The next time you pass a homeless man on the street, you might ask in which war he served. In the next several years, chances are good that he (and increasingly she) will say Iraq or Afghanistan.
That grim prediction is based on several facts:
One in three adult homeless males is a veteran and 45 percent of those suffer from mental illness, according to the National Coalition for Homeless Veterans.
A recent report in the New England Journal of Medicine, meanwhile, found that one in four veterans of Iraq and Afghanistan were diagnosed with some kind of mental health problem.
And those are just the ones who found their way to a VA hospital. Many don't. Returning veterans are either embarrassed, untrusting of government, frustrated by bureaucratic gridlock, or simply incapable of navigating the system.
With large numbers of troops likely headed home in the next year, the U.S. faces a tsunami of psychologically and emotionally damaged veterans who have no place to go. Those who don't find the support they need may end up on the streets.
Or in prison. In 1998, an estimated 56,500 Vietnam War-era veterans and 18,500 Persian Gulf War vets were held in state and federal prisons, according to the 2000 Bureau of Justice Statistics report, ``Veterans in Prison or Jail.''
Obviously, not all were model citizens who turned to crime because of their war experiences. One in six of incarcerated veterans was not honorably discharged from the military. But the report says veterans are more likely than others to be in prison for a violent offense.
Families of veterans aren't surprised. Men and women trained to survive in a war zone bring those same skills home and find themselves unable to function in an alien environment.
Readjustment symptoms include hyper-vigilance, insomnia, irritability, exaggerated startle response, withdrawal, isolation, depression and anger. An act-first-think-later approach to problem solving may keep one alive in combat, but it's not helpful to family harmony.
Cynde Collins-Clark none other than Oklahoma's 2006 Mother of the Year has experienced these problems firsthand. Her son, Joe, left for Iraq at 19 with the Army Reserve and returned a year later 100 percent mentally disabled by post-traumatic stress disorder (PTSD) and depression. Unable to work, Joe lives at home with his mother, a licensed professional counselor, and his stepfather.
Collins-Clark has her son's permission to tell their story in hopes of helping others. She's especially concerned about those who will be overwhelmed by a system that even she finds challenging and maddening. She wonders how a young wife with small children copes with a sick soldier without any help.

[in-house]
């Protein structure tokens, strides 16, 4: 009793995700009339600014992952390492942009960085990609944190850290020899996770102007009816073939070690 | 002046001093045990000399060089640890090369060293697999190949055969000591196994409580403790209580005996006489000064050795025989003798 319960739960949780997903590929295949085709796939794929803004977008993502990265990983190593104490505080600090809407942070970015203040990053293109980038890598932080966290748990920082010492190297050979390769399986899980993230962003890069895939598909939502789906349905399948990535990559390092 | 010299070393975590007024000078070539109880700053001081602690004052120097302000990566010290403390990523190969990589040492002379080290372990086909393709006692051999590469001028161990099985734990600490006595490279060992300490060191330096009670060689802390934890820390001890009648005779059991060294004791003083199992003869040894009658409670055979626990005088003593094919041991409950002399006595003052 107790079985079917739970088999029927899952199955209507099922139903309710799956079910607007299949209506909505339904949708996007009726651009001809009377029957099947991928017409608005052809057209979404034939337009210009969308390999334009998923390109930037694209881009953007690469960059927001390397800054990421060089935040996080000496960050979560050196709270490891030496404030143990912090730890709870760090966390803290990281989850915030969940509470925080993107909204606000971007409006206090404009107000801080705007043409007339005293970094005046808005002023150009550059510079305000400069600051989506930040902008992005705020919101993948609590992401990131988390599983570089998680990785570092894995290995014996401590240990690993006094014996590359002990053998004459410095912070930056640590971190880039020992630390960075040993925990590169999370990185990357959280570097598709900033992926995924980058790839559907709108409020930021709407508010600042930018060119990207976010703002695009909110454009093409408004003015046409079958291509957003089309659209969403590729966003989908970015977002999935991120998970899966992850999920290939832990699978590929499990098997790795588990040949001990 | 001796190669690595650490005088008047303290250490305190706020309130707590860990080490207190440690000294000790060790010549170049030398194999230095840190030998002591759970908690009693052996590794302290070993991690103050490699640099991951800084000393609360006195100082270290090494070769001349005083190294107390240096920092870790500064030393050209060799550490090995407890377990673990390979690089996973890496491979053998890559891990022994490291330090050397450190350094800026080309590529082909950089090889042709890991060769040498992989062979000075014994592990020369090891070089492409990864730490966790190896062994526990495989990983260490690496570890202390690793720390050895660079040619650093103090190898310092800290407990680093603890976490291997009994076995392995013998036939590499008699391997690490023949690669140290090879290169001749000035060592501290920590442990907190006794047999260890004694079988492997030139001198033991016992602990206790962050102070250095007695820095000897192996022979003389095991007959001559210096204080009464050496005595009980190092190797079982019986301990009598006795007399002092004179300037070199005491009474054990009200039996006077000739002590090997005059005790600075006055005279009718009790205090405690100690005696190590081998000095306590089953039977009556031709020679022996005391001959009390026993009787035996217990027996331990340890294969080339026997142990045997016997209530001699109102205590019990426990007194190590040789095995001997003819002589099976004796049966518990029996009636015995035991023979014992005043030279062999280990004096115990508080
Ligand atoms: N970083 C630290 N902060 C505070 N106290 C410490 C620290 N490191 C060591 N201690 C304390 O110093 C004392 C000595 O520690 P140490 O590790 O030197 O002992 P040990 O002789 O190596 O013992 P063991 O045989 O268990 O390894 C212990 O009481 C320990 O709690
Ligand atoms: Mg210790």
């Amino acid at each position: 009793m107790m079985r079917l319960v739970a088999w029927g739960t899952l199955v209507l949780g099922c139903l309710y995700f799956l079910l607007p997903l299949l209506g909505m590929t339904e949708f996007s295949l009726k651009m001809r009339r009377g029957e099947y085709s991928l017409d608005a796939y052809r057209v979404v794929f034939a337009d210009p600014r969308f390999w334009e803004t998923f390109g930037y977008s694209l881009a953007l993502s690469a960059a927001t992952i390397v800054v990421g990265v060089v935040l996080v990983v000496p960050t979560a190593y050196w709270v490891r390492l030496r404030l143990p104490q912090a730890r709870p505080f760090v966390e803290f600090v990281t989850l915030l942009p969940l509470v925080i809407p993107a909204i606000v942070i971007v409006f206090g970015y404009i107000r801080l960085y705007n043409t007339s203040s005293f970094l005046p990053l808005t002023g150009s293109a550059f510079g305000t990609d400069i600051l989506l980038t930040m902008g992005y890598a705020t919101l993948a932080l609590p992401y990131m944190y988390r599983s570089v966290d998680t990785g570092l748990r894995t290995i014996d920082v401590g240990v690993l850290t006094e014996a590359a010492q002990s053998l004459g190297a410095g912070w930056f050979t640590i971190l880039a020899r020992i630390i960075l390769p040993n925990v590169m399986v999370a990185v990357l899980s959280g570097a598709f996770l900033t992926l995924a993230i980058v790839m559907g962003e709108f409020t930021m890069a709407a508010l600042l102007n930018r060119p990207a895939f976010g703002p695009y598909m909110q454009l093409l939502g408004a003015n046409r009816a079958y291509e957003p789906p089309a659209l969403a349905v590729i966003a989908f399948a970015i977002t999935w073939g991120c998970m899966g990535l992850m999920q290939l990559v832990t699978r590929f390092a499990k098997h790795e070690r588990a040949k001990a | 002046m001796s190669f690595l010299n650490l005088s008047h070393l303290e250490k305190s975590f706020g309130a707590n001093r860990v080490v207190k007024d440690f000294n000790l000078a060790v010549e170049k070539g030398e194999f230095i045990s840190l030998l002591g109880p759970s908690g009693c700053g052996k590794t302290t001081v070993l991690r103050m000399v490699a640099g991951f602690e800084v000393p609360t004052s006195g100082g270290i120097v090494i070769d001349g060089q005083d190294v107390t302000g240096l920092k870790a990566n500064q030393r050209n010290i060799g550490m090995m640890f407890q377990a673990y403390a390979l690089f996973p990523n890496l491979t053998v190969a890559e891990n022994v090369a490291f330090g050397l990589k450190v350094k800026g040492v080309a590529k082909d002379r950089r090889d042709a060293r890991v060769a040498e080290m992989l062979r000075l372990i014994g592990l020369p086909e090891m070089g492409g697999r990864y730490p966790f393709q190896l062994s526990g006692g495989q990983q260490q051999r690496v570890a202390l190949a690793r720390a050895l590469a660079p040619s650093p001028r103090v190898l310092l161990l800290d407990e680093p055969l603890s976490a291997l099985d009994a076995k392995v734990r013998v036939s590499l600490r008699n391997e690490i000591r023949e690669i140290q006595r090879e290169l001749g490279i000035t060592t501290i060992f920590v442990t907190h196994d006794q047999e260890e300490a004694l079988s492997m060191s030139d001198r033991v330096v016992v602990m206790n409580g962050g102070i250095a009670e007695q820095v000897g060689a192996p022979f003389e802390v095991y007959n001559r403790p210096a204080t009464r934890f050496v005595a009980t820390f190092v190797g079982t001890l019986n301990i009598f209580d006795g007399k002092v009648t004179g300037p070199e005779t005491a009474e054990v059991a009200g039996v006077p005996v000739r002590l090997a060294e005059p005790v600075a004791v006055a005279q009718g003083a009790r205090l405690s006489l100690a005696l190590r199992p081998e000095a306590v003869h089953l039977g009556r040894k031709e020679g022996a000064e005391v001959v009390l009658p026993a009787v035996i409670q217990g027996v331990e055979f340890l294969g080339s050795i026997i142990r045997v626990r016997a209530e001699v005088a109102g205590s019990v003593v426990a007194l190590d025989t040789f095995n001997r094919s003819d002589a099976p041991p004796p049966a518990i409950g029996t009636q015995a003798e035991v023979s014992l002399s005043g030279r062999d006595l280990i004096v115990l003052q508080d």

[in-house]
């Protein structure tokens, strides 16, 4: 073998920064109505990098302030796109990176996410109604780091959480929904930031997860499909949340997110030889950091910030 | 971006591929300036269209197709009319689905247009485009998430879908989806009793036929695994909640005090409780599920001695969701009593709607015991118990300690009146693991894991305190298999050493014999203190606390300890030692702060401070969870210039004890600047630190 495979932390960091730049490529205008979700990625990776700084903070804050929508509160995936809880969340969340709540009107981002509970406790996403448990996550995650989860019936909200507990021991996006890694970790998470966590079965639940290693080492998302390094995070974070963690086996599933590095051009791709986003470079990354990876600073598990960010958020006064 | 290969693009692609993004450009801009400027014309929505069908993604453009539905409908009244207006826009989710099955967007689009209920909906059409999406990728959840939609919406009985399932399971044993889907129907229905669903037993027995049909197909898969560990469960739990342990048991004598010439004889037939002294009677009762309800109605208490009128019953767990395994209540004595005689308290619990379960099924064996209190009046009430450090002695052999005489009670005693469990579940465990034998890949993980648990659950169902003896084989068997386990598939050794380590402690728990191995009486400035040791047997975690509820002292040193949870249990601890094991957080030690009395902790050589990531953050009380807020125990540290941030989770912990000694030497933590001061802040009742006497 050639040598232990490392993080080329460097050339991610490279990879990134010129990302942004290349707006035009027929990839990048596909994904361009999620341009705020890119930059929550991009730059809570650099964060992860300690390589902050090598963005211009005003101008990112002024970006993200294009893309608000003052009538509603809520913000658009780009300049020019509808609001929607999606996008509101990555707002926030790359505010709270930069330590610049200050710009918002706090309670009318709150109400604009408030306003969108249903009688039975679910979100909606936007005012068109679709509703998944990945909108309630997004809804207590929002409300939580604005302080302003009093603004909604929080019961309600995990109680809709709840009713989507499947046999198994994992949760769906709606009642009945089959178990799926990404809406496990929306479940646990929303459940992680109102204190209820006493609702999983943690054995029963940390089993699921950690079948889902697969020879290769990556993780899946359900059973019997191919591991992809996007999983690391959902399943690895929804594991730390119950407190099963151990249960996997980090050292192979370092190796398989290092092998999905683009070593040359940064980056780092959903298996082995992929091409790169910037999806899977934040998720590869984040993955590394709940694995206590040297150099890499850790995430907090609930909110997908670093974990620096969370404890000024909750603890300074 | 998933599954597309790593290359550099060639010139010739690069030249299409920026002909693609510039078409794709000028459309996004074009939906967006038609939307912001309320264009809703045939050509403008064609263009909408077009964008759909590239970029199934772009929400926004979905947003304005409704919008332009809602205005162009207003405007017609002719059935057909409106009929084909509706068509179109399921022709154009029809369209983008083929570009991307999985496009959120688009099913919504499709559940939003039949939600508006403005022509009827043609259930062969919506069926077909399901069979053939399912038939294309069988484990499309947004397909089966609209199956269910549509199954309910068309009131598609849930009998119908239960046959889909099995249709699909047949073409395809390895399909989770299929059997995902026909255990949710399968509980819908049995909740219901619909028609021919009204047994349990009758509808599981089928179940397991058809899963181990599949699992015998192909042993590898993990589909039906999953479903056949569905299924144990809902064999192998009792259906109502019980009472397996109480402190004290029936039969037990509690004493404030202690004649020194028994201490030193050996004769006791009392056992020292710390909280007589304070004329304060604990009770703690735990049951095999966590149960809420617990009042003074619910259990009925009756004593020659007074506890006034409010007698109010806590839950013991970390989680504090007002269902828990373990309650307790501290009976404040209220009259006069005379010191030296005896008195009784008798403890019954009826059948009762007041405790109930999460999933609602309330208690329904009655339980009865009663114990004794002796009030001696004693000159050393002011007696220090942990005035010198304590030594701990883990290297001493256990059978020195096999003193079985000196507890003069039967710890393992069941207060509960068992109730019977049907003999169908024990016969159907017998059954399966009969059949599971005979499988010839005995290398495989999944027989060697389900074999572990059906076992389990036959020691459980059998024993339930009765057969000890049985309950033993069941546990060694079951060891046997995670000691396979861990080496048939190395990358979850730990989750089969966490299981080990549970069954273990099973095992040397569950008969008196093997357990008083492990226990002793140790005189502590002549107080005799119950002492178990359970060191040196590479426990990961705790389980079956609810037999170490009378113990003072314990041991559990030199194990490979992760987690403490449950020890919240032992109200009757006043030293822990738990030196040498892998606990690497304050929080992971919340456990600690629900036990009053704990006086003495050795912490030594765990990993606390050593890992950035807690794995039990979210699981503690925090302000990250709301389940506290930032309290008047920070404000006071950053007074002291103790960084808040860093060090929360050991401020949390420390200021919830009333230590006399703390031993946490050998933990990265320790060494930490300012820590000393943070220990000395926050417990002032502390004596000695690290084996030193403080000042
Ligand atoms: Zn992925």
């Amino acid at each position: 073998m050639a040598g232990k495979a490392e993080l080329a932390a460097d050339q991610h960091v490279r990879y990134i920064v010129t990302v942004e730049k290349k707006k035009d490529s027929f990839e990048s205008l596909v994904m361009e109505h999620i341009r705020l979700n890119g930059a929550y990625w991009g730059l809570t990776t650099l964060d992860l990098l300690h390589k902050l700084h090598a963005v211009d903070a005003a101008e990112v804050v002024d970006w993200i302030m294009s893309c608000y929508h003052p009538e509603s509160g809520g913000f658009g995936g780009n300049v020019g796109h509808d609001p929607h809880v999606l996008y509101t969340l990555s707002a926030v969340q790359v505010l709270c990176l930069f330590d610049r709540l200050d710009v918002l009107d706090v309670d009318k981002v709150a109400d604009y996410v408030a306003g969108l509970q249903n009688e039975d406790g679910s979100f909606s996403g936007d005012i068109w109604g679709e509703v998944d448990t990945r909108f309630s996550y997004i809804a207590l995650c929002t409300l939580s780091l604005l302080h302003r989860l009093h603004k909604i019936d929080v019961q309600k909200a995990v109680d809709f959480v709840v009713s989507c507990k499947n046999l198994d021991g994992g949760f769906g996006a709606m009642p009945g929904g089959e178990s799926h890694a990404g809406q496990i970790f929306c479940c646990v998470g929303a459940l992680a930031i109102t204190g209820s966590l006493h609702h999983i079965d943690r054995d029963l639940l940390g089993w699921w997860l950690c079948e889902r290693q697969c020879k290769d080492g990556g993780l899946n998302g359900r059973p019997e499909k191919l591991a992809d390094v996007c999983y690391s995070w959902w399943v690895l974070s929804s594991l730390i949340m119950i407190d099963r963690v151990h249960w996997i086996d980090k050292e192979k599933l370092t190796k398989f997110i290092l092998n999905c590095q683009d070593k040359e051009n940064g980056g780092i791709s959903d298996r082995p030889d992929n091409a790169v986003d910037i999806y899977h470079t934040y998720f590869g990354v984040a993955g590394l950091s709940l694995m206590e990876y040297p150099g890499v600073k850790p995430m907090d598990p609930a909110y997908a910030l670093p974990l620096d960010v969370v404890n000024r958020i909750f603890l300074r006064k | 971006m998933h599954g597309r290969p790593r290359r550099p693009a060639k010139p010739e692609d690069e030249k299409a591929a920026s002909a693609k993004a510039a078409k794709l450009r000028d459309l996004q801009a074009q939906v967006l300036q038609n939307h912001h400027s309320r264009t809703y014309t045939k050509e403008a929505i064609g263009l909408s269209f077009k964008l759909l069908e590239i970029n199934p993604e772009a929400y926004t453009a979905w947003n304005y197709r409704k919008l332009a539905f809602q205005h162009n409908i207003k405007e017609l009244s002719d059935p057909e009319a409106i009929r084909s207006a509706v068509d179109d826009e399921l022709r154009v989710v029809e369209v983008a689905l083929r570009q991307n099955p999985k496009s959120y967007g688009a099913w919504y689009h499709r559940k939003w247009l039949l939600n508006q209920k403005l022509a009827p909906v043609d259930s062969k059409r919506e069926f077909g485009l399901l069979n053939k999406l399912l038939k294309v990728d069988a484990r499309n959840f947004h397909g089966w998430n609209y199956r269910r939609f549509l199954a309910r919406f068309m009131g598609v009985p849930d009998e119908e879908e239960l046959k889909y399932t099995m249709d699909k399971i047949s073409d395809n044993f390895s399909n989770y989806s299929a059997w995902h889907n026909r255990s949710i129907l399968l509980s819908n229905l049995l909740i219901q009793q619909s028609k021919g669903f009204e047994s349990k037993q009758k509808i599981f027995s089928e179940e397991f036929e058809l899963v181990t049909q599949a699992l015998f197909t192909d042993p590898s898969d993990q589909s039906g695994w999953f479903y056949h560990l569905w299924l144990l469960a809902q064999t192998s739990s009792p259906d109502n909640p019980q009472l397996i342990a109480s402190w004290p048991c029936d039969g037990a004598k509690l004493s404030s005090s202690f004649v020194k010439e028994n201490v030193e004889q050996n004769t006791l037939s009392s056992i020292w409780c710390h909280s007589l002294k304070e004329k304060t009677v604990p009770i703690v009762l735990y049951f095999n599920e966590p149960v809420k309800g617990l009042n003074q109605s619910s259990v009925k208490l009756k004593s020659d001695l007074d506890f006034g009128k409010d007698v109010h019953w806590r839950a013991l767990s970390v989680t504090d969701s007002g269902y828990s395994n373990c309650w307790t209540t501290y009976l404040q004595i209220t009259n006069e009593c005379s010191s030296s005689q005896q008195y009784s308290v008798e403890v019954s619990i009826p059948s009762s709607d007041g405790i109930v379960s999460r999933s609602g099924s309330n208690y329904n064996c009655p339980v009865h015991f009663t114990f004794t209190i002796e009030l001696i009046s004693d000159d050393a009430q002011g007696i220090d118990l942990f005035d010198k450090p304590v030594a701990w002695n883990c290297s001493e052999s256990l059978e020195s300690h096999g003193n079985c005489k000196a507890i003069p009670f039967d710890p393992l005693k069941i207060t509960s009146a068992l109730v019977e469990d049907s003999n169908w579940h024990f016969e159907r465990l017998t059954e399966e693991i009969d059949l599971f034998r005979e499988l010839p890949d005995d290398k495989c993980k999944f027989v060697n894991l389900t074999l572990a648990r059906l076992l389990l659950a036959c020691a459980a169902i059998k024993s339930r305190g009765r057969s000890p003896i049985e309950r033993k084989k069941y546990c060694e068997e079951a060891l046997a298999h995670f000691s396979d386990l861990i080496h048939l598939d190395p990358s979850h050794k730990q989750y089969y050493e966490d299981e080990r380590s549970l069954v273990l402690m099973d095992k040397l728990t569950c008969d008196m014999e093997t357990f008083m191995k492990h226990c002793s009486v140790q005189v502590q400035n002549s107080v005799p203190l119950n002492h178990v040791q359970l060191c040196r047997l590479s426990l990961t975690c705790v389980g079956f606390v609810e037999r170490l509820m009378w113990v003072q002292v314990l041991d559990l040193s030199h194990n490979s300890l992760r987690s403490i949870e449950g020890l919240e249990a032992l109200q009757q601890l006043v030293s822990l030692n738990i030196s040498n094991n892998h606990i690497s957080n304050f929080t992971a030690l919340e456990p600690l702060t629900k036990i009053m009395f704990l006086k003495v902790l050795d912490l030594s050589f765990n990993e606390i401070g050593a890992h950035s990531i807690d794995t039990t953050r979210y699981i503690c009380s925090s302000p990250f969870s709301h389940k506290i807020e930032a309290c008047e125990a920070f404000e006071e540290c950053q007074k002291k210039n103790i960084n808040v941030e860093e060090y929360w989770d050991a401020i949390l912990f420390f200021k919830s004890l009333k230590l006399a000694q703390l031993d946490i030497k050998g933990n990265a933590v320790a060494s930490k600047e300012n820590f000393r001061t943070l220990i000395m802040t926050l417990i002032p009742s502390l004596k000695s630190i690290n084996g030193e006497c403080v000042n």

The biggest problem is simply not enough qualified counselors and not enough government funding to meet current needs. Those needs have grown exponentially, as the number of vets seeking treatment for PTSD and other mental health issues doubled from 4,467 to 9,103 between October 2005 and June 2006, according to a report last month by a House subcommittee. That's just the beginning of the wave building now.
The Senate last year passed a bill to increase funding for veterans' mental health programs. Specifically, it would have increased the number of clinical teams dedicated to the treatment of PTSD and allowed licensed mental health counselors, as well as marriage and family therapists, to work at the VA. The House, however, failed to take action.
Even without additional funding, the Department of Defense could help by increasing access to mental health care for military personnel and their families. Currently, individuals on TRICARE, the military's health insurance program, can seek counseling from licensed practitioners only after referral from a primary physician.
This process is often too cumbersome for people suffering mental problems, says Brian Altman, legislative representative for the American Counseling Association. Also, physicians untrained in post-combat symptoms frequently misdiagnose and fail to send patients to counseling.
A veteran's wife testified before a VA committee last year that her husband, Capt. Michael Jon Pelkey, was treated for everything from back pain to erectile dysfunction rather than PTSD. Pelkey finally was diagnosed properly by a civilian therapist one week before he killed himself.
There can be no more shameful legacy of any war than ignoring veterans' needs. As Republicans and Democrats vow bipartisan cooperation, they have no greater priority than to simplify veterans' access to mental health services.
Meanwhile, citizens can help. Russ Clark, a Vietnam Marine vet and minister who counsels veterans through Point Man International Ministries of Central Ohio, says he'd like to see community-based ``Welcome Home'' programs in every village, town and city in America.
Veterans don't necessarily need a parade, he says, but they do need acknowledgement, affirmation, counseling, jobs and housing.
And a parade wouldn't hurt a bit.